Last night I gave a talk to a group of speakers on seven techniques that will help a speaker create a great opening to his or her talk. It was well received and I wanted to share it with you. Please keep in mind that this is not a transcript of the talk, so lasts night’s humor was trimmed out to present the information more succinctly.
1. State the Importance of the Topic
This appears to be a no brainer idea, but its one that is critically important and seldom done. When the audience is told how the topic relates to their life, attention spans are lengthened and interest is peaked to absorb the content with pleasure. People always pay closer attention to topics that will effectively improve their lives.
2. Make a Startling Statement
Attention getting devices are helpful to draw an audience’s focus from their drifting thoughts to your talk. The bigger the wow factor the more alert the audience. Within a short period of time the audience scans their memories to compare what they already know to the factualness of the statement. This practice demands the audience hear you out to fill in the gaps the statement created.
3. Arouse Suspense or Curiosity
Everyone likes a good mystery that pays off with a benefit for his or her life. Our peaked curiosity places our minds into a learning mode that allows us to consider the value of new information. It moves us into the zone of soaking up information.
4. Tell a Story or Anecdote
Storytelling forms our memories and is the vehicle we use to share unforgettable information. The anecdote becomes the demonstrative element of the points we make. It is also the relatable trigger that brings back the shared self-help information we crave.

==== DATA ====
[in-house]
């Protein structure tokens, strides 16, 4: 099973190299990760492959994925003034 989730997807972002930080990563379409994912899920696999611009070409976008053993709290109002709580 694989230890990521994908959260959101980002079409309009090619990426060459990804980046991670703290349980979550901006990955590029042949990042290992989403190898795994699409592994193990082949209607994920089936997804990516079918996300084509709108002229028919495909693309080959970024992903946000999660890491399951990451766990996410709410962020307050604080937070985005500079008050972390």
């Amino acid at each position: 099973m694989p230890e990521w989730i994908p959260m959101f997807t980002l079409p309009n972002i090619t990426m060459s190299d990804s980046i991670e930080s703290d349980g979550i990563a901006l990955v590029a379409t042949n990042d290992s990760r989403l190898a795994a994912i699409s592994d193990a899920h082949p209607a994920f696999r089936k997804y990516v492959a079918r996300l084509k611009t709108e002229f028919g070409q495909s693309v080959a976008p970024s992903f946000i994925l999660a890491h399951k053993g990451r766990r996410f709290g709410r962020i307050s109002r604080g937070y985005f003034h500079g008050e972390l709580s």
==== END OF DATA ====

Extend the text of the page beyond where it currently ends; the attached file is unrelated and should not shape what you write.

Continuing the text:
5. Ask a Rhetorical Statement
When a person asks a question, whether rhetorical or not, our minds engage in a process to find the answer. If one is not quickly found within our memories, our curiosity is peaked and we willingly hear out the messenger. If, however, we have a memory of similarity or contrast, we use the comparison as a filter in our listening process, giving full attention to the speaker.
6. Use a Quotation
Quotes stand the test of time and cause the listener to think. Winston S. Churchill is one of the most notable people ever quoted and he clarifies what makes for a good speech. “A good speech should be like a woman’s skirt; long enough to cover the subject and short enough to create interest.”
7. Reference the Occasion
Acknowledging the event you speak at helps the audience to immediately correlate your talk with the night’s purpose. The embracing of the content becomes synonymous with the event in the minds of the audience.
A successful opening gets the audience’s attention, introduces the topic, and helps the speaker establish report. These positive opening techniques drive the success factor, but should not take over the talk. Keeping the opening to about 5% of the talk’s length (not exceeding 10% of the talk) guarantees a captivated audience for the presented keynote content.
Copyright © 2016 by CJ Powers